Is Huntington Bancshares a Buffett Stock?

As the world's third-richest person and most celebrated investor, Warren Buffett attracts a lot of attention. Thousands try to glean what they can from his thinking processes and track his investments.

While we can't know for sure whether Buffett is about to buy Huntington Bancshares (NAS: HBAN) -- he hasn't specifically mentioned anything about it to me -- we can discover whether it's the sort of stock that might interest him. Answering that question could also inform whether it's a stock that should interest us.

In his most recent 10-K, Buffett lays out the qualities he looks for in an investment. In addition to adequate size, proven management, and a reasonable valuation, he demands:

  1. Consistent earnings power.

  2. Good returns on equity with limited or no debt.

  3. Management in place.

  4. Simple, non-techno-mumbo-jumbo businesses.

Does Huntington Bancsharesmeet Buffett's standards?

1. Earnings power
Buffett is famous for betting on a sure thing. For that reason, he likes to see companies with demonstrated earnings stability.

Let's examine Huntington Bancshares' earnings history:


Source: Capital IQ, a division of Standard & Poor's.

Like many other regional banks, Huntington took major losses in 2009 but is starting to rebound.

2. Return on equity and debt
Return on equity is a great metric for measuring both management's effectiveness and the strength of a company's competitive advantage or disadvantage -- a classic Buffett consideration. When considering return on equity, it's important to make sure a company doesn't have an enormous debt burden, because that will skew your calculations and make the company look much more efficient than it actually is.

Since competitive strength is a comparison between peers, and various industries have different levels of profitability and require different levels of debt, it helps to use an industry context. I'll be using a leverage ratio defined as assets divided by equity, which is more appropriate for banks. In the United States, about 10 to 12 times is considered normal.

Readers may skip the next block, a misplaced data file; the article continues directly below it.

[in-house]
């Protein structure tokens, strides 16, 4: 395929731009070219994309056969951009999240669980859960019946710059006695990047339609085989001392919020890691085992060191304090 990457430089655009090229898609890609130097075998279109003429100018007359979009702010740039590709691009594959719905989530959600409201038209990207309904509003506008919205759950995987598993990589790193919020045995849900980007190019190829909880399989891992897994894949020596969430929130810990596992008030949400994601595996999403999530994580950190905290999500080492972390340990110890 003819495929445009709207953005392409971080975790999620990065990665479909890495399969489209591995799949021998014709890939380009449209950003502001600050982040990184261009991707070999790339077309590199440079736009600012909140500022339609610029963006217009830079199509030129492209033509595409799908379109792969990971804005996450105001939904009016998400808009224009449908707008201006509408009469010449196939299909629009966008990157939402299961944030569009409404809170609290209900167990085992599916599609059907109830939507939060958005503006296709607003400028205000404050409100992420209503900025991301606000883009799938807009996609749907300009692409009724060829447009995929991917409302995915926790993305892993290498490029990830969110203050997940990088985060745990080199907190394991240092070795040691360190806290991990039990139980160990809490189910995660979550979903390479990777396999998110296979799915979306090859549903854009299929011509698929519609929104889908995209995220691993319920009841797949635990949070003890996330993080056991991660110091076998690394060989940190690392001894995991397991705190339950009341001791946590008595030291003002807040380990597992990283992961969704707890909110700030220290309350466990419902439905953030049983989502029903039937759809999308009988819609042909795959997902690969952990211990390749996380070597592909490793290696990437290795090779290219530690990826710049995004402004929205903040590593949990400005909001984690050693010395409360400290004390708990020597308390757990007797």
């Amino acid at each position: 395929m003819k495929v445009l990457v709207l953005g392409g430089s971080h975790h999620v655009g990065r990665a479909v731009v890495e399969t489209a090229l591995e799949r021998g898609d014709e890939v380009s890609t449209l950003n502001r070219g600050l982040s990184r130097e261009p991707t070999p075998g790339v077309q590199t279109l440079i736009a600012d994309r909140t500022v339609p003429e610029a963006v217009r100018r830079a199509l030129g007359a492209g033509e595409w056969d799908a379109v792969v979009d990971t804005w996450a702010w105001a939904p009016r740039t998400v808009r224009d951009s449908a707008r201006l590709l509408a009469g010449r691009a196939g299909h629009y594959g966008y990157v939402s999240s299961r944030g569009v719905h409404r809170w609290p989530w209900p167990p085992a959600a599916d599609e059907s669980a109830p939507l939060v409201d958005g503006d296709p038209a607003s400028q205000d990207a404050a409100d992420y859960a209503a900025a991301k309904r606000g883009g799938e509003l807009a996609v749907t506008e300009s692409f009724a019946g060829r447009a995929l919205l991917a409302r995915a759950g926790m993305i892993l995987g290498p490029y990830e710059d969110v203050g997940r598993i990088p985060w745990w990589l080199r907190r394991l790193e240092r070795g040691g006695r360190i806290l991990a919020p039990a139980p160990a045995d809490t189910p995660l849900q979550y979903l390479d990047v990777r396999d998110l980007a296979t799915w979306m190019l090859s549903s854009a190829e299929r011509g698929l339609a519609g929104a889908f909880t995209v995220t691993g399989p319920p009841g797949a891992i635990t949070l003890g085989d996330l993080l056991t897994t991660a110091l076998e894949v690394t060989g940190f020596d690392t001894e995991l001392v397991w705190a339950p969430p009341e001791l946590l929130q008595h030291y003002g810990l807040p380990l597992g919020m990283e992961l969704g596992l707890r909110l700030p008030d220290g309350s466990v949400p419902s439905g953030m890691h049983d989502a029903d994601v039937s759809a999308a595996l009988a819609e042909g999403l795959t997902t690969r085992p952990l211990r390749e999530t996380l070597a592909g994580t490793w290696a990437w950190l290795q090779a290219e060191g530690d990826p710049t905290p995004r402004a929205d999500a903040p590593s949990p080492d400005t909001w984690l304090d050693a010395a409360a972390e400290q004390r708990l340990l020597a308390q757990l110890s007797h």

Leverage Ratio

Return on Equity (LTM)

Return on Equity (5-year average)

Huntington Bancshares




Regions Financial (NYS: RF)




KeyCorp (NYS: KEY)




Fifth Third Bancorp (NAS: FITB)




Source: Capital IQ, a division of Standard & Poor's.

Huntington Bancshares generated a reasonable return on equity over the past five years while employing a moderate amount of leverage.

3. Management
CEO Stephen Steinour has only been at the job since 2009, but he's been in the industry for a couple of decades at places like Citizens Bancorp. He's also had a stint at the Treasury and FDIC.

4. Business
At its most complex, finance can resemble some combination of brain surgery and rocket science. With the exception of his sweetened Goldman Sachs and Bank of America deals, Buffett tends to favor somewhat simpler national banks like Wells Fargo. Huntington may not be as complicated as some of the crazier national banks, but it did get in over its head during the mortgage boom.

The Foolish conclusion
Regardless of whether Buffett would ever buy Huntington Bancshares, we've learned that the company exhibits moderate debt levels and a reasonable return on equity. Buffett might like to see a bit more of how the turnaround at Huntington plays out, though Steinour's turnaround seems to be going well so far.

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At the time thisarticle was published Ilan Moscovitzdoesn't own shares of any company mentioned. You can follow him on Twitter@TMFDada. The Motley Fool owns shares of KeyCorp, Bank of America, Fifth Third Bancorp, and Huntington Bancshares. The Fool owns shares of and has created a ratio put spread position on Wells Fargo. Try any of our Foolish newsletter servicesfree for 30 days. We Fools may not all hold the same opinions, but we all believe thatconsidering a diverse range of insightsmakes us better investors. The Motley Fool has adisclosure policy.

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